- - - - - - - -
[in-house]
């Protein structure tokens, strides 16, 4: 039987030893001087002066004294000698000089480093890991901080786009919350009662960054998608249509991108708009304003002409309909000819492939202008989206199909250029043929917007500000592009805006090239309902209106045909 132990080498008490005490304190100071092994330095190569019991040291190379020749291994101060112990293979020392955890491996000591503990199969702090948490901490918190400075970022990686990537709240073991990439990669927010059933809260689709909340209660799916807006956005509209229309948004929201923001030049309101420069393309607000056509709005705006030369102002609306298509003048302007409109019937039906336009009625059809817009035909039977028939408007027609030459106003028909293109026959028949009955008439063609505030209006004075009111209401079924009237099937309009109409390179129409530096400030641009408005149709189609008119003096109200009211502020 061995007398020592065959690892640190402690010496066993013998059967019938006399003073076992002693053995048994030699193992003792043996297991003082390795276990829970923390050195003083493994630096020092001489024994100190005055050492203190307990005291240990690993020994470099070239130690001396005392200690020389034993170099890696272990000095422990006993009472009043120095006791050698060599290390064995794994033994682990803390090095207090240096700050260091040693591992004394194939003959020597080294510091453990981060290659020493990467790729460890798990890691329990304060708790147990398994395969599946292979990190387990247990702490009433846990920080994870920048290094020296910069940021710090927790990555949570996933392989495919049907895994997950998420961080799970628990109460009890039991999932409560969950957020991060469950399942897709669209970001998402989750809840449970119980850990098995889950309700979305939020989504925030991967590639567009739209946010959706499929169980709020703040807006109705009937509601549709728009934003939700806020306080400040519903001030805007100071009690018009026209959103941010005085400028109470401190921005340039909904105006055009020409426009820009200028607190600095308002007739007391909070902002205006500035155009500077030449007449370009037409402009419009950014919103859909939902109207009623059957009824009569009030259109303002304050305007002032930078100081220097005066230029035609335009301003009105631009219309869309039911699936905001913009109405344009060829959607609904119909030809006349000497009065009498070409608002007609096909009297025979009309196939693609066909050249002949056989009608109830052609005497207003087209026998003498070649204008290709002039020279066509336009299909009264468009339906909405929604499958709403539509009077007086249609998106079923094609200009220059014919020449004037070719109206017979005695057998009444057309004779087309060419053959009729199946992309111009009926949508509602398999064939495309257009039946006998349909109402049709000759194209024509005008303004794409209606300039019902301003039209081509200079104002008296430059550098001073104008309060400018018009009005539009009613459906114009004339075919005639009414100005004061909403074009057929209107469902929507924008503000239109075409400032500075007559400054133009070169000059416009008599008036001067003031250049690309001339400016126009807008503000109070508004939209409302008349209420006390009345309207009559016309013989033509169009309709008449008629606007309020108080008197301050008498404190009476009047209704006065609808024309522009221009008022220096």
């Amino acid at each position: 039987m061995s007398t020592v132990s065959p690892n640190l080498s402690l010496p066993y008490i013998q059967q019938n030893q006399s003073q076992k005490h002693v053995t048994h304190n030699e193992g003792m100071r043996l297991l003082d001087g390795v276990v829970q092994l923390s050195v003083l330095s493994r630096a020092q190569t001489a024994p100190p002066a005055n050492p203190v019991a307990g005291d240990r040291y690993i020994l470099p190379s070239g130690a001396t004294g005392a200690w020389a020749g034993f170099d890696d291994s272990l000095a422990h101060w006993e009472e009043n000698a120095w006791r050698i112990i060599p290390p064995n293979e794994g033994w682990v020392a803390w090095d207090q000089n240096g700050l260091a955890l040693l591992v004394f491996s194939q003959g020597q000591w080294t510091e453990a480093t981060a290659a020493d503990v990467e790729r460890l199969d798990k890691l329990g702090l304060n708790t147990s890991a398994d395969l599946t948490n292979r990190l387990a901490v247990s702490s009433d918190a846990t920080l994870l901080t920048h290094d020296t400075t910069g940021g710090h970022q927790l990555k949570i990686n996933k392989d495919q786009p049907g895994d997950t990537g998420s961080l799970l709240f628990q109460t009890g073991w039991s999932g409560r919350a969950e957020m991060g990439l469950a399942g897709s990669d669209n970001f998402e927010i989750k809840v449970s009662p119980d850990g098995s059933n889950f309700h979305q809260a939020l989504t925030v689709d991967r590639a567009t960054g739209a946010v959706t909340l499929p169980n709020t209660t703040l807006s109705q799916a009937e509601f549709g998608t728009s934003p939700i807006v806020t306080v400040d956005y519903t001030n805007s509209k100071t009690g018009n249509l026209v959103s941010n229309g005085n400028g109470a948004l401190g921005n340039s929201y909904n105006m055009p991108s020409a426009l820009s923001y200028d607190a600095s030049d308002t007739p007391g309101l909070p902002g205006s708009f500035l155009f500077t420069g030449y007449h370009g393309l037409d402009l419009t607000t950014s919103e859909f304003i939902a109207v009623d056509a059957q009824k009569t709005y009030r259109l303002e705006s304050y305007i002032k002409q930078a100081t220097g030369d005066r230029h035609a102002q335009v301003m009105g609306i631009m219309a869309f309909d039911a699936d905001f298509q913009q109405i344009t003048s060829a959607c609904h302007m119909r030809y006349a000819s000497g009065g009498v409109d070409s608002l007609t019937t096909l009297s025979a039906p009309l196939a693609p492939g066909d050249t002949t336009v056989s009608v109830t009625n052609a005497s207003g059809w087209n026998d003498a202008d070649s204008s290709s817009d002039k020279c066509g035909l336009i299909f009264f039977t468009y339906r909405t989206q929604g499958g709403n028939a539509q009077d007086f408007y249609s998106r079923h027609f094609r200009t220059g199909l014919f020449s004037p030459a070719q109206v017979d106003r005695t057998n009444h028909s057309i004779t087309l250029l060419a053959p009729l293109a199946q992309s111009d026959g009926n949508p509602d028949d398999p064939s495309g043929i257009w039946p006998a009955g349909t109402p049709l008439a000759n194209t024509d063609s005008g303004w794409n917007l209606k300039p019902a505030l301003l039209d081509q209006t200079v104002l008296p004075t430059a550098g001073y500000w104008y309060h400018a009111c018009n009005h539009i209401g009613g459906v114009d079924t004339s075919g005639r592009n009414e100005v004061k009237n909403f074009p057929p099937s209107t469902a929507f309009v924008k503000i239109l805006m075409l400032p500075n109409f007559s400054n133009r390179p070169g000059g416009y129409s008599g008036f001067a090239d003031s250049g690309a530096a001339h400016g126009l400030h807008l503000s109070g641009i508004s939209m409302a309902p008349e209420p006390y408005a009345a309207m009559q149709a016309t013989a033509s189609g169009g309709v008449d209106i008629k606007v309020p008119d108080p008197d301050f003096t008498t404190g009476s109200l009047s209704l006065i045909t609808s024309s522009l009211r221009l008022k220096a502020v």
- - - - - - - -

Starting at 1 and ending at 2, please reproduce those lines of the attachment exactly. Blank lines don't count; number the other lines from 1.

[in-house]
């Protein structure tokens, strides 16, 4: 039987030893001087002066004294000698000089480093890991901080786009919350009662960054998608249509991108708009304003002409309909000819492939202008989206199909250029043929917007500000592009805006090239309902209106045909 132990080498008490005490304190100071092994330095190569019991040291190379020749291994101060112990293979020392955890491996000591503990199969702090948490901490918190400075970022990686990537709240073991990439990669927010059933809260689709909340209660799916807006956005509209229309948004929201923001030049309101420069393309607000056509709005705006030369102002609306298509003048302007409109019937039906336009009625059809817009035909039977028939408007027609030459106003028909293109026959028949009955008439063609505030209006004075009111209401079924009237099937309009109409390179129409530096400030641009408005149709189609008119003096109200009211502020 061995007398020592065959690892640190402690010496066993013998059967019938006399003073076992002693053995048994030699193992003792043996297991003082390795276990829970923390050195003083493994630096020092001489024994100190005055050492203190307990005291240990690993020994470099070239130690001396005392200690020389034993170099890696272990000095422990006993009472009043120095006791050698060599290390064995794994033994682990803390090095207090240096700050260091040693591992004394194939003959020597080294510091453990981060290659020493990467790729460890798990890691329990304060708790147990398994395969599946292979990190387990247990702490009433846990920080994870920048290094020296910069940021710090927790990555949570996933392989495919049907895994997950998420961080799970628990109460009890039991999932409560969950957020991060469950399942897709669209970001998402989750809840449970119980850990098995889950309700979305939020989504925030991967590639567009739209946010959706499929169980709020703040807006109705009937509601549709728009934003939700806020306080400040519903001030805007100071009690018009026209959103941010005085400028109470401190921005340039909904105006055009020409426009820009200028607190600095308002007739007391909070902002205006500035155009500077030449007449370009037409402009419009950014919103859909939902109207009623059957009824009569009030259109303002304050305007002032930078100081220097005066230029035609335009301003009105631009219309869309039911699936905001913009109405344009060829959607609904119909030809006349000497009065009498070409608002007609096909009297025979009309196939693609066909050249002949056989009608109830052609005497207003087209026998003498070649204008290709002039020279066509336009299909009264468009339906909405929604499958709403539509009077007086249609998106079923094609200009220059014919020449004037070719109206017979005695057998009444057309004779087309060419053959009729199946992309111009009926949508509602398999064939495309257009039946006998349909109402049709000759194209024509005008303004794409209606300039019902301003039209081509200079104002008296430059550098001073104008309060400018018009009005539009009613459906114009004339075919005639009414100005004061909403074009057929209107469902929507924008503000239109075409400032500075007559400054133009070169000059416009008599008036001067003031250049690309001339400016126009807008503000109070508004939209409302008349209420006390009345309207009559016309013989033509169009309709008449008629606007309020108080008197301050008498404190009476009047209704006065609808024309522009221009008022220096």